Flashbacks are sudden, often strong, and uncontrollable re-experiences of a traumatic event or elements of that event. Survivors may feel disconnected from their bodily sensations and feel numb or may be unable to recall traumatic memories. A state of heightened arousal is also quite usual. Survivors may be on their guard all the time, startle easily, sleep poorly, be irritable, or find it difficult to remember and concentrate. A personal encounter with violence and death may also haunt the survivor, who may painfully re-experience the event in dreams or daily life (also called intrusion). We call the reminders that cause intrusion ‘triggers’.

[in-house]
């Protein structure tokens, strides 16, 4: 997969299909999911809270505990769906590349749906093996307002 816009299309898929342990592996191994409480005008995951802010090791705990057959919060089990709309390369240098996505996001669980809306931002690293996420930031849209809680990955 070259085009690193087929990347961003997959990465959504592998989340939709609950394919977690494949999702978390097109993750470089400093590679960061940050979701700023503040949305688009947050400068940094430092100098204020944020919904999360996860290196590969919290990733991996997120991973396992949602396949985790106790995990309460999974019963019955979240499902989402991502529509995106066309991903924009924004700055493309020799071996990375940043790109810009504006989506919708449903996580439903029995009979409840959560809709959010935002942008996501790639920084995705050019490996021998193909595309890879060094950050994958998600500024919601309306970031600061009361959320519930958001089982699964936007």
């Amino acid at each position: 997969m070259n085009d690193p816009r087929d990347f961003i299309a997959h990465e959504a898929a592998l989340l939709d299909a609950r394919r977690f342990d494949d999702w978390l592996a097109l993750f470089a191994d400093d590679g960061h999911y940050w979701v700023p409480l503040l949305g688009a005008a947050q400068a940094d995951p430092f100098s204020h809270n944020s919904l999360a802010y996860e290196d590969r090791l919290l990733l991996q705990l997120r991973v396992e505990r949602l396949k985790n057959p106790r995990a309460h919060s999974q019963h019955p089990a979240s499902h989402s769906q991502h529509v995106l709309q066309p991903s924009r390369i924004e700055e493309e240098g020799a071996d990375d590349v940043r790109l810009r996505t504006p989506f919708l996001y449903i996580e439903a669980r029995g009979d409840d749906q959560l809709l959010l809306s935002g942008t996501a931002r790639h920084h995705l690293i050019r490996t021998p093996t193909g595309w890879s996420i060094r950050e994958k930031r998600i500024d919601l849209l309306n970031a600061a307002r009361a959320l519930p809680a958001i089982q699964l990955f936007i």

Triggers, or trauma-reminders, are events, objects or situations that remind survivors of their painful experiences and memories. Such reminders may elicit trauma reactions over and over again. They can be extremely distressing and create such anxiety that people are afraid to go out, see people, hear certain sounds, or do many ordinary usual things.
Some key points to know about triggers:
- Unexpected situations can suddenly trigger trauma reactions
- It is possible to prepare against these, by using the senses to feel more present
Calming a survivor who has been triggered:
In order to help a survivor, it is useful to assist her/him in coming back to the here and now. You may say things like this to the survivor:
- “You are at home/a café/in a park (or where you are at the present moment) now”
- “You are safe here in this room”
- “You are here now and not where the traumatic event happened”
- “You are strong and courageous”
- “Remember to breathe”